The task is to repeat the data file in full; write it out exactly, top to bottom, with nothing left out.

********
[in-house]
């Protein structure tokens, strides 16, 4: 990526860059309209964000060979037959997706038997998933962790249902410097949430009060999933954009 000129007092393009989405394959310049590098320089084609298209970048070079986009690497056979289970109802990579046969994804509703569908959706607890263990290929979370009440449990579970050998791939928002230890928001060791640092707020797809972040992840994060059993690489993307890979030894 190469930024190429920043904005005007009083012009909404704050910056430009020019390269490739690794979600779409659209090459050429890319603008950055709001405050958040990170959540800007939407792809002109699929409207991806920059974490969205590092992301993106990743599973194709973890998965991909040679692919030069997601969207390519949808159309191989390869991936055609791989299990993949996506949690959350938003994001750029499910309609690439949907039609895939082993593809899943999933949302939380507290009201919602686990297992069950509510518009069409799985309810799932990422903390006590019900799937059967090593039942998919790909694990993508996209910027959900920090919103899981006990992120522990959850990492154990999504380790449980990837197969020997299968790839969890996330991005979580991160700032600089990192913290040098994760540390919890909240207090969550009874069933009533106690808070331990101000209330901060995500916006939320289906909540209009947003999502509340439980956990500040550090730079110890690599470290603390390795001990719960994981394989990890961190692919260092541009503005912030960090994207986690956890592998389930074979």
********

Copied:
[in-house]
């Protein structure tokens, strides 16, 4: 990526860059309209964000060979037959997706038997998933962790249902410097949430009060999933954009 000129007092393009989405394959310049590098320089084609298209970048070079986009690497056979289970109802990579046969994804509703569908959706607890263990290929979370009440449990579970050998791939928002230890928001060791640092707020797809972040992840994060059993690489993307890979030894 190469930024190429920043904005005007009083012009909404704050910056430009020019390269490739690794979600779409659209090459050429890319603008950055709001405050958040990170959540800007939407792809002109699929409207991806920059974490969205590092992301993106990743599973194709973890998965991909040679692919030069997601969207390519949808159309191989390869991936055609791989299990993949996506949690959350938003994001750029499910309609690439949907039609895939082993593809899943999933949302939380507290009201919602686990297992069950509510518009069409799985309810799932990422903390006590019900799937059967090593039942998919790909694990993508996209910027959900920090919103899981006990992120522990959850990492154990999504380790449980990837197969020997299968790839969890996330991005979580991160700032600089990192913290040098994760540390919890909240207090969550009874069933009533106690808070331990101000209330901060995500916006939320289906909540209009947003999502509340439980956990500040550090730079110890690599470290603390390795001990719960994981394989990890961190692919260092541009503005912030960090994207986690956890592998389930074979």